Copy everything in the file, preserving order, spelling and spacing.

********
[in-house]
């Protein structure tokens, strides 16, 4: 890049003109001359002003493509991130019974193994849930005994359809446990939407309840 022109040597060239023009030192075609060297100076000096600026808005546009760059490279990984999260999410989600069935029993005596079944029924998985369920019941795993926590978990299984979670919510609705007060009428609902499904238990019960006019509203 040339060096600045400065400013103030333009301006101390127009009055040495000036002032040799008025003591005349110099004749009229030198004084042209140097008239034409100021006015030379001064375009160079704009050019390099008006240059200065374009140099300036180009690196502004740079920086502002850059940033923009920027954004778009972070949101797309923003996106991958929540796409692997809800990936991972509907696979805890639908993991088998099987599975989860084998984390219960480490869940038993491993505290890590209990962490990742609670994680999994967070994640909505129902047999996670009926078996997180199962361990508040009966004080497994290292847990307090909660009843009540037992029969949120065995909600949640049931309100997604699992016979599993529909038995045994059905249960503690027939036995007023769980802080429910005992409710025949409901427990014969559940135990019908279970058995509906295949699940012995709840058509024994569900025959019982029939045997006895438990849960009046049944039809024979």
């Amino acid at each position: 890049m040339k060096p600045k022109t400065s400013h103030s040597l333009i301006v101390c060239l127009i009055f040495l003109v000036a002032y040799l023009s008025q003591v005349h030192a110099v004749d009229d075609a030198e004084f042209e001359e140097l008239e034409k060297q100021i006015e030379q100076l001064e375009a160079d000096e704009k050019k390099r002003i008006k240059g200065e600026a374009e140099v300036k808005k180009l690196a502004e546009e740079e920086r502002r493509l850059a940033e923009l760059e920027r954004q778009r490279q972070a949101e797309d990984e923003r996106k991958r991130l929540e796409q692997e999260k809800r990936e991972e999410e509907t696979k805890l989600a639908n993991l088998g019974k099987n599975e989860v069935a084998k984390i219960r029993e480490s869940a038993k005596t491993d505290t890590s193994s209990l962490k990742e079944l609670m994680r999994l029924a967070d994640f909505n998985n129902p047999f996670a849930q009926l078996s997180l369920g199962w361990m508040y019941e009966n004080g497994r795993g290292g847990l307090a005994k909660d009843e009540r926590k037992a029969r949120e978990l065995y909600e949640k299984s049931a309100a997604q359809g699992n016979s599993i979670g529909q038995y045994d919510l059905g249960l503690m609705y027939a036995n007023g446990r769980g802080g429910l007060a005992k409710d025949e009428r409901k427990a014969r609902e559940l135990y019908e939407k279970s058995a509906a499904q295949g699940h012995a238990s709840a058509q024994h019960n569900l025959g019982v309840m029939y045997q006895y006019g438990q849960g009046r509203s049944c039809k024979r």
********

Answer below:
[in-house]
């Protein structure tokens, strides 16, 4: 890049003109001359002003493509991130019974193994849930005994359809446990939407309840 022109040597060239023009030192075609060297100076000096600026808005546009760059490279990984999260999410989600069935029993005596079944029924998985369920019941795993926590978990299984979670919510609705007060009428609902499904238990019960006019509203 040339060096600045400065400013103030333009301006101390127009009055040495000036002032040799008025003591005349110099004749009229030198004084042209140097008239034409100021006015030379001064375009160079704009050019390099008006240059200065374009140099300036180009690196502004740079920086502002850059940033923009920027954004778009972070949101797309923003996106991958929540796409692997809800990936991972509907696979805890639908993991088998099987599975989860084998984390219960480490869940038993491993505290890590209990962490990742609670994680999994967070994640909505129902047999996670009926078996997180199962361990508040009966004080497994290292847990307090909660009843009540037992029969949120065995909600949640049931309100997604699992016979599993529909038995045994059905249960503690027939036995007023769980802080429910005992409710025949409901427990014969559940135990019908279970058995509906295949699940012995709840058509024994569900025959019982029939045997006895438990849960009046049944039809024979």
């Amino acid at each position: 890049m040339k060096p600045k022109t400065s400013h103030s040597l333009i301006v101390c060239l127009i009055f040495l003109v000036a002032y040799l023009s008025q003591v005349h030192a110099v004749d009229d075609a030198e004084f042209e001359e140097l008239e034409k060297q100021i006015e030379q100076l001064e375009a160079d000096e704009k050019k390099r002003i008006k240059g200065e600026a374009e140099v300036k808005k180009l690196a502004e546009e740079e920086r502002r493509l850059a940033e923009l760059e920027r954004q778009r490279q972070a949101e797309d990984e923003r996106k991958r991130l929540e796409q692997e999260k809800r990936e991972e999410e509907t696979k805890l989600a639908n993991l088998g019974k099987n599975e989860v069935a084998k984390i219960r029993e480490s869940a038993k005596t491993d505290t890590s193994s209990l962490k990742e079944l609670m994680r999994l029924a967070d994640f909505n998985n129902p047999f996670a849930q009926l078996s997180l369920g199962w361990m508040y019941e009966n004080g497994r795993g290292g847990l307090a005994k909660d009843e009540r926590k037992a029969r949120e978990l065995y909600e949640k299984s049931a309100a997604q359809g699992n016979s599993i979670g529909q038995y045994d919510l059905g249960l503690m609705y027939a036995n007023g446990r769980g802080g429910l007060a005992k409710d025949e009428r409901k427990a014969r609902e559940l135990y019908e939407k279970s058995a509906a499904q295949g699940h012995a238990s709840a058509q024994h019960n569900l025959g019982v309840m029939y045997q006895y006019g438990q849960g009046r509203s049944c039809k024979r």